School districts in Wisconsin find themselves in a strange financial position at present, caught between state austerity and federal largesse. On the one hand, lawmakers have essentially frozen most state and local revenues for districts for both years of the current state budget, and accelerated drops in school enrollment due to the pandemic will add to this strain over the long term. On the other hand, the federal government has poured a massive amount of one-time pandemic aid into many districts, including Milwaukee and Madison. In addition, both of those districts and hundreds of others in Wisconsin have approved referenda in recent years to raise their local property taxes beyond what state law would otherwise allow.
This odd dichotomy between the state and federal approaches makes it difficult to provide a simple answer for how districts as a whole, or even a single district, are faring financially. The answer depends in part on whether the district has passed a recent referendum or qualified for large amounts of federal pandemic aid. It also depends on the type of spending districts feel compelled to pursue – a district may be struggling with ongoing costs such as a raise for teachers but able to use federal aid to afford purchases such as the materials for a new reading curriculum.
In this new report on school district budgets for the 2022-23 school year, we seek to provide a more complete view of both the positive and negative forces affecting school finances in Wisconsin, with a particular focus on the state’s two largest districts. Since 2013, the Wisconsin Policy Forum has produced an annual report on the superintendent’s proposed Milwaukee Public Schools (MPS) budget that analyzes and describes the key elements and provides an independent assessment for school board members as they deliberate its contents. Since 2020, we have produced a similar brief for the budget proposal from the superintendent of the Madison Metropolitan School District (MMSD).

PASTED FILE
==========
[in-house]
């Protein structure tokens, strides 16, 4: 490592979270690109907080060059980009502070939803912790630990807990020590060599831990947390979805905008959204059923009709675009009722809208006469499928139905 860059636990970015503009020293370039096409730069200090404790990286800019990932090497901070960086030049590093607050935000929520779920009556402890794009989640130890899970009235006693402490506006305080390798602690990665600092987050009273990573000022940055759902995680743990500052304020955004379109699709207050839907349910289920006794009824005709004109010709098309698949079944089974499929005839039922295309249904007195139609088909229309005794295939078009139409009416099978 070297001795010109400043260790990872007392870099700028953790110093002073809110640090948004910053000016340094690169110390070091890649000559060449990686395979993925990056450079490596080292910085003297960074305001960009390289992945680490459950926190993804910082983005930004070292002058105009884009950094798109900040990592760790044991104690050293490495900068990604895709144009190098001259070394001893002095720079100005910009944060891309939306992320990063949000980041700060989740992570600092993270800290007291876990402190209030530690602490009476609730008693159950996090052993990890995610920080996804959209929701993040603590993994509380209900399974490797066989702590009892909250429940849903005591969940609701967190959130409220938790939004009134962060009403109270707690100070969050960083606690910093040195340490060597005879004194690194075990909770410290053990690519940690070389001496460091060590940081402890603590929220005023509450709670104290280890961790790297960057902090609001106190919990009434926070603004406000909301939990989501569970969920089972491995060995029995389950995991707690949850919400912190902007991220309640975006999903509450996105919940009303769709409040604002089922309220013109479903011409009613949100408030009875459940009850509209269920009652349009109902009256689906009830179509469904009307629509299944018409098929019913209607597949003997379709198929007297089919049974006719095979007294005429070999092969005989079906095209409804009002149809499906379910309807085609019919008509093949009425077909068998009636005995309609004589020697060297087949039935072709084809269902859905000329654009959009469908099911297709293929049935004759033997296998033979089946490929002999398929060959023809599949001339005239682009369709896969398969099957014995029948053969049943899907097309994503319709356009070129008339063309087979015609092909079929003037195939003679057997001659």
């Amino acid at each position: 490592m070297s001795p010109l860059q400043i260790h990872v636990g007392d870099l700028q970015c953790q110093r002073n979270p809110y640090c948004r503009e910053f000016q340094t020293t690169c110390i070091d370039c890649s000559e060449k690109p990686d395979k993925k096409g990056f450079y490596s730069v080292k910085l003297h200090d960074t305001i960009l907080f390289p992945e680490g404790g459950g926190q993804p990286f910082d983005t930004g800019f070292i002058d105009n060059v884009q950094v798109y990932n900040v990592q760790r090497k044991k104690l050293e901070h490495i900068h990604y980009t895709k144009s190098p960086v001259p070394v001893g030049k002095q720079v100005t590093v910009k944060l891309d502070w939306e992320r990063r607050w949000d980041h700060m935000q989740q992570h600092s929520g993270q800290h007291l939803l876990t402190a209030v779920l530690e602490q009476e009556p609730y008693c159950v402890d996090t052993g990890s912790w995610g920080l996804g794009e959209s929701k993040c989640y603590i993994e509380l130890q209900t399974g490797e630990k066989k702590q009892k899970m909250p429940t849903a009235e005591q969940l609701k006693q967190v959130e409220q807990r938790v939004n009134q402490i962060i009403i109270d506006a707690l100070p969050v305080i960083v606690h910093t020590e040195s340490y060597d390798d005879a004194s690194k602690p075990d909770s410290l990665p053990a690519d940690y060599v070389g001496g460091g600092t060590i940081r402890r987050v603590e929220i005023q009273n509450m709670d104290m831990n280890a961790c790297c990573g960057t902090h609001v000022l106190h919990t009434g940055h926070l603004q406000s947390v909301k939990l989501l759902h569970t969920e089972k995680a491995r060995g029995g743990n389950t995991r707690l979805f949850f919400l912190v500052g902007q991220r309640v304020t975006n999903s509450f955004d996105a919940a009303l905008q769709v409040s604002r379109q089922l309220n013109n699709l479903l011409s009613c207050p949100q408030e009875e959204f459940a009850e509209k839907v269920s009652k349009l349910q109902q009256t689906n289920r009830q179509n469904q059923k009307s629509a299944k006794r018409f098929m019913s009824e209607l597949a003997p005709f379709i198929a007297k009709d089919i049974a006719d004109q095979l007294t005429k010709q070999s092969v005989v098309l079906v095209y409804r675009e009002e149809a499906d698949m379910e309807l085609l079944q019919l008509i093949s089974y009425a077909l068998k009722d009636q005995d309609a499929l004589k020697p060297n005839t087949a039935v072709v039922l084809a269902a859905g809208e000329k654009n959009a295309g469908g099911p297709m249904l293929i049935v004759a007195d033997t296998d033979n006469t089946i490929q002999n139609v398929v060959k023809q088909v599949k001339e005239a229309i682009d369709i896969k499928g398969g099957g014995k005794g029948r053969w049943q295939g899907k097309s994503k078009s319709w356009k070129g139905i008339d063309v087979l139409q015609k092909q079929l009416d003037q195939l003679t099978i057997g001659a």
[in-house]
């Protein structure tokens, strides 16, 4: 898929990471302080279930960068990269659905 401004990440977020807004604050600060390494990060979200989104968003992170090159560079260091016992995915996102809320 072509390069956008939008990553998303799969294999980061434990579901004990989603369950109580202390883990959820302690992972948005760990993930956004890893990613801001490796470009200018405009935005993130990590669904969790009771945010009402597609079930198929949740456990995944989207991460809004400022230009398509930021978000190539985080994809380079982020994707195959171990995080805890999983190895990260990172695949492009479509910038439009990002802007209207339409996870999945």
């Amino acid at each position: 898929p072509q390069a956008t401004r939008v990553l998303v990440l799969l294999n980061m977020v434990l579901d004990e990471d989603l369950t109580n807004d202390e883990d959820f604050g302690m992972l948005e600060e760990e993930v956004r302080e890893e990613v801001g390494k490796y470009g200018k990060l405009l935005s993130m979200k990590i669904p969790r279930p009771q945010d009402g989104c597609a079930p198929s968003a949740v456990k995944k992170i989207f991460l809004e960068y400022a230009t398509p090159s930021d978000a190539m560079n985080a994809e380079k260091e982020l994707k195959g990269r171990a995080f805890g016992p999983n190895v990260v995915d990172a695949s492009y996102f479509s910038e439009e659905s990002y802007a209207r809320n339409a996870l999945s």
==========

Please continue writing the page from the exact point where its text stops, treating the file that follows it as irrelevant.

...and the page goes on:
For the second year in a row, we are combining these briefs, which allows readers to see how the two districts are similar in some respects and very different in others. For example, both districts face major challenges from the pandemic itself, including student learning loss and mental health concerns, as well as obstacles posed by state revenue caps and enrollment losses. Both districts have also received a boost from an influx of federal aid and a successful local referendum, but there are some differences – and some similarities – in how they are spending those funds.
We have also constructed this report to include insights that will be germane to districts throughout Wisconsin. Those districts may not be receiving the same levels of federal aid enjoyed by MMSD and MPS or the same opportunities afforded by their referenda, but they face many of the same impacts from the state budget and to some degree the difficult trends in enrollment as well. We hope these insights will provide important perspective for communities as they consider how to address these complex issues within their local districts in a challenging time. Continue reading…